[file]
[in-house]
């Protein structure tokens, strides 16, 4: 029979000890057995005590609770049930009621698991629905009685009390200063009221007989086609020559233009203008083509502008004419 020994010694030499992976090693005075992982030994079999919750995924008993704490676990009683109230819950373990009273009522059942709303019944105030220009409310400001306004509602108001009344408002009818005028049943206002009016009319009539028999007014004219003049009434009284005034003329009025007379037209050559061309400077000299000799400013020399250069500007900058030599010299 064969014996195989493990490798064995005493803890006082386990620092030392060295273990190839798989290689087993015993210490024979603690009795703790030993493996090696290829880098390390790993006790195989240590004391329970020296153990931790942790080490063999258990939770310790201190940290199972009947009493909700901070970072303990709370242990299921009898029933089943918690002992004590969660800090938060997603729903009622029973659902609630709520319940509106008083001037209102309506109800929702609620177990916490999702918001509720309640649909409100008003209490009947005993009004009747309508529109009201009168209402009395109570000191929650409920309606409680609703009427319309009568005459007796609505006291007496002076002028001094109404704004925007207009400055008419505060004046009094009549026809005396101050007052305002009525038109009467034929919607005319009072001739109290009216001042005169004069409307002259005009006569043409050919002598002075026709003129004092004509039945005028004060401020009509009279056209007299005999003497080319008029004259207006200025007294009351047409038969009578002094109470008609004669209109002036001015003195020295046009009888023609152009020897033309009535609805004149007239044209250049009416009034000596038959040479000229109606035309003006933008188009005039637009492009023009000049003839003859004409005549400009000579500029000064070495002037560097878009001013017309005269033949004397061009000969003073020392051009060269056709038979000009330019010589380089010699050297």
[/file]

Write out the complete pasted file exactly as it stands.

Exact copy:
[in-house]
């Protein structure tokens, strides 16, 4: 029979000890057995005590609770049930009621698991629905009685009390200063009221007989086609020559233009203008083509502008004419 020994010694030499992976090693005075992982030994079999919750995924008993704490676990009683109230819950373990009273009522059942709303019944105030220009409310400001306004509602108001009344408002009818005028049943206002009016009319009539028999007014004219003049009434009284005034003329009025007379037209050559061309400077000299000799400013020399250069500007900058030599010299 064969014996195989493990490798064995005493803890006082386990620092030392060295273990190839798989290689087993015993210490024979603690009795703790030993493996090696290829880098390390790993006790195989240590004391329970020296153990931790942790080490063999258990939770310790201190940290199972009947009493909700901070970072303990709370242990299921009898029933089943918690002992004590969660800090938060997603729903009622029973659902609630709520319940509106008083001037209102309506109800929702609620177990916490999702918001509720309640649909409100008003209490009947005993009004009747309508529109009201009168209402009395109570000191929650409920309606409680609703009427319309009568005459007796609505006291007496002076002028001094109404704004925007207009400055008419505060004046009094009549026809005396101050007052305002009525038109009467034929919607005319009072001739109290009216001042005169004069409307002259005009006569043409050919002598002075026709003129004092004509039945005028004060401020009509009279056209007299005999003497080319008029004259207006200025007294009351047409038969009578002094109470008609004669209109002036001015003195020295046009009888023609152009020897033309009535609805004149007239044209250049009416009034000596038959040479000229109606035309003006933008188009005039637009492009023009000049003839003859004409005549400009000579500029000064070495002037560097878009001013017309005269033949004397061009000969003073020392051009060269056709038979000009330019010589380089010699050297």